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Nikon Coolpix Aw120 16 Mp Wi-Fi And Waterproof Digital Camera With Gps And Full Hd 1080p Video (Oran

nikon coolpix aw120 16 mp wi fi and waterproof digital camera with gps and full hd 1080p video orange discontinued by manufacturer

Nikon COOLPIX AW120 16 MP Wi-Fi and Waterproof Digital Camera with GPS and Full HD 1080p Video (Orange) (Discontinued by Manufacturer)

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  • 16MP 1/2.3-Inch-type CMOS sensor
  • 24-120mm F2.8-4.9 equivalent lens (5x optical zoom)
  • ISO 125-1600 (expandable to 6400)
  • Up to 6.9 fps continuous shooting
  • 3-Inch OLED LCD with 921,000 dots

Buy Now : Nikon COOLPIX AW120 16 MP Wi-Fi and Waterproof Digital Camera with GPS and Full HD 1080p Video (Orange) (Discontinued by Manufacturer)

Brand : Nikon
Category : Electronics,Camera & Photo,Digital Cameras,Point & Shoot Digital Cameras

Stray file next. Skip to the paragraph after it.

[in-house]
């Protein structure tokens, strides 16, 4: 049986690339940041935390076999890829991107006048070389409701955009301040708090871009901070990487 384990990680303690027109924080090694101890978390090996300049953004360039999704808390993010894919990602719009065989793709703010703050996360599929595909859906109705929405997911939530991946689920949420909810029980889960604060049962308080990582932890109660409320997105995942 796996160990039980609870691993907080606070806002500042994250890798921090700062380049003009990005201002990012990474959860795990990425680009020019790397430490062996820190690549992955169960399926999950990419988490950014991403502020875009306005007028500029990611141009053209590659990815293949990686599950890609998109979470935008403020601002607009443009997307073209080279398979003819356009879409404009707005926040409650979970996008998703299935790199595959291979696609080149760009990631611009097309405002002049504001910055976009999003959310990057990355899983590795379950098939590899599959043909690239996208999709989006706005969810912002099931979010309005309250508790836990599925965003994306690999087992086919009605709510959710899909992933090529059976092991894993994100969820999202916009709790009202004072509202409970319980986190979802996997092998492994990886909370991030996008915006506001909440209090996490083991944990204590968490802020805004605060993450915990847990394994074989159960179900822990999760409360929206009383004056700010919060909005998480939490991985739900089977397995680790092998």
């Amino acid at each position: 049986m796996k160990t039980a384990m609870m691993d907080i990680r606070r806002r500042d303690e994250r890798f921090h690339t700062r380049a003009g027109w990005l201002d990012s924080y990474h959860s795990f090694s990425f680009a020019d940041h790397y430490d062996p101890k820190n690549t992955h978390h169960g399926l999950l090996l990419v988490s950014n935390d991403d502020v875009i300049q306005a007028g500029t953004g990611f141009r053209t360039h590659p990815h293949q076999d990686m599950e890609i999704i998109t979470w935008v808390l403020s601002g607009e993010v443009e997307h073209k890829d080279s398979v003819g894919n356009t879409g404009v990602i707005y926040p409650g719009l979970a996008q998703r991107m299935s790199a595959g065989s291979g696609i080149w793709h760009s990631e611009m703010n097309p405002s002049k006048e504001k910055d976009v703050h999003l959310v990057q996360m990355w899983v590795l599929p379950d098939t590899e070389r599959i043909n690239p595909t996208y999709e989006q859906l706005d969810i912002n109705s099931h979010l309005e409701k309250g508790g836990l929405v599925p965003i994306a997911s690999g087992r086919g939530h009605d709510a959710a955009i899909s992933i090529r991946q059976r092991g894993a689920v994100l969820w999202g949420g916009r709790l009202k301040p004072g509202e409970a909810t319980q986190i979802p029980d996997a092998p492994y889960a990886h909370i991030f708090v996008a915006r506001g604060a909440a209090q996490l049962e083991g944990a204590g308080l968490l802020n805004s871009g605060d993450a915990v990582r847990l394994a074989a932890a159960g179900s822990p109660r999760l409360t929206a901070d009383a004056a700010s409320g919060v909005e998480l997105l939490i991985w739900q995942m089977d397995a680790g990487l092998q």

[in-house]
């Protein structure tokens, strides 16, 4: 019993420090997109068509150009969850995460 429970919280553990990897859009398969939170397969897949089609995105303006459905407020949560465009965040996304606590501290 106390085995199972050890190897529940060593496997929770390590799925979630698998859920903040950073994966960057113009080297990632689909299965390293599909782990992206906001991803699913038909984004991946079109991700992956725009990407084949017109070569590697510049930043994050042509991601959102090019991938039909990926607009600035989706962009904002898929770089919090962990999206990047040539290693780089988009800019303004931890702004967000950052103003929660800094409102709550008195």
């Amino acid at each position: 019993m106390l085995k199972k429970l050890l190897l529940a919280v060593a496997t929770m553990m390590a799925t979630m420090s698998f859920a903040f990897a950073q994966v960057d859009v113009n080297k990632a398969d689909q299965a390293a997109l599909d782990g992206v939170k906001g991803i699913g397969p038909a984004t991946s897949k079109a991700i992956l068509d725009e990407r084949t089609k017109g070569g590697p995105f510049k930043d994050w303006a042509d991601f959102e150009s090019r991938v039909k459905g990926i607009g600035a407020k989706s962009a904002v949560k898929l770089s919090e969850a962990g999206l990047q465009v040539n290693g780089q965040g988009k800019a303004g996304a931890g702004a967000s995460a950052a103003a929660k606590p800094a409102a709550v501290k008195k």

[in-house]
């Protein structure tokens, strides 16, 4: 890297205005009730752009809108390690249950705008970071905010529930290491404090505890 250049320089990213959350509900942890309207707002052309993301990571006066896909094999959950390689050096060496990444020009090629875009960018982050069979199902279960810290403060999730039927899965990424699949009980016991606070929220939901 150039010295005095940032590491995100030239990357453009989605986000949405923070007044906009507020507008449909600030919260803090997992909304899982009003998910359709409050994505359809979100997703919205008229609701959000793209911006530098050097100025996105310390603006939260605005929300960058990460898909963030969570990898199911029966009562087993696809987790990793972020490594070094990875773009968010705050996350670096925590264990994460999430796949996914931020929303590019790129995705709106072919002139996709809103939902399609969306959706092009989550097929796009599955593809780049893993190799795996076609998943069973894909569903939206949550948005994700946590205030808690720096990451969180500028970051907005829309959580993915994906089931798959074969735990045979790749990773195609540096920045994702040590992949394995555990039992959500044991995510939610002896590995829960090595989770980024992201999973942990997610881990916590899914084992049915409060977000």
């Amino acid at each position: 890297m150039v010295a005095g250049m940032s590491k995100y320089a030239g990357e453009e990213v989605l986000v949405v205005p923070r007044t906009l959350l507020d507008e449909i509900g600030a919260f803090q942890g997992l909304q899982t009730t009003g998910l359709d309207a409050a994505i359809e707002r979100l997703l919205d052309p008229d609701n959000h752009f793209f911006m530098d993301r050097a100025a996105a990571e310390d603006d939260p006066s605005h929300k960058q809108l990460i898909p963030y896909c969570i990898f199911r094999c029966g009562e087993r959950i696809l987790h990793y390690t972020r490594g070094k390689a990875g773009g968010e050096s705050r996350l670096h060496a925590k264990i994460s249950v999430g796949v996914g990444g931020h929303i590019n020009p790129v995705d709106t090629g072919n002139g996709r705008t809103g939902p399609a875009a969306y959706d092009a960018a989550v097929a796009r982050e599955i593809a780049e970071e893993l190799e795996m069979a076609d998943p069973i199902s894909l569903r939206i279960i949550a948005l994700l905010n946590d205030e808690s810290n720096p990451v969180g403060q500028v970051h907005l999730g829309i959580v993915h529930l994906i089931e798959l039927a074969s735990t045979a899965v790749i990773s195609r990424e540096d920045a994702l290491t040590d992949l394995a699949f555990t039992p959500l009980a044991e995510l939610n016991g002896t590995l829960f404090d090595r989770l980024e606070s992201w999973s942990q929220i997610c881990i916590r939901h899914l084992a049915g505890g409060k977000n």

Rating : 4.2
Review Count : 460

nikon coolpix aw120 16 mp wi fi and waterproof digital camera with gps and full hd 1080p video orange discontinued by manufacturer
nikon coolpix aw120 16 mp wi fi and waterproof digital camera with gps and full hd 1080p video orange discontinued by manufacturer
nikon coolpix aw120 16 mp wi fi and waterproof digital camera with gps and full hd 1080p video orange discontinued by manufacturer

Nikon COOLPIX AW120 16 MP Wi-Fi and Waterproof Digital Camera with GPS and Full HD 1080p Video (Orange) (Discontinued by Manufacturer)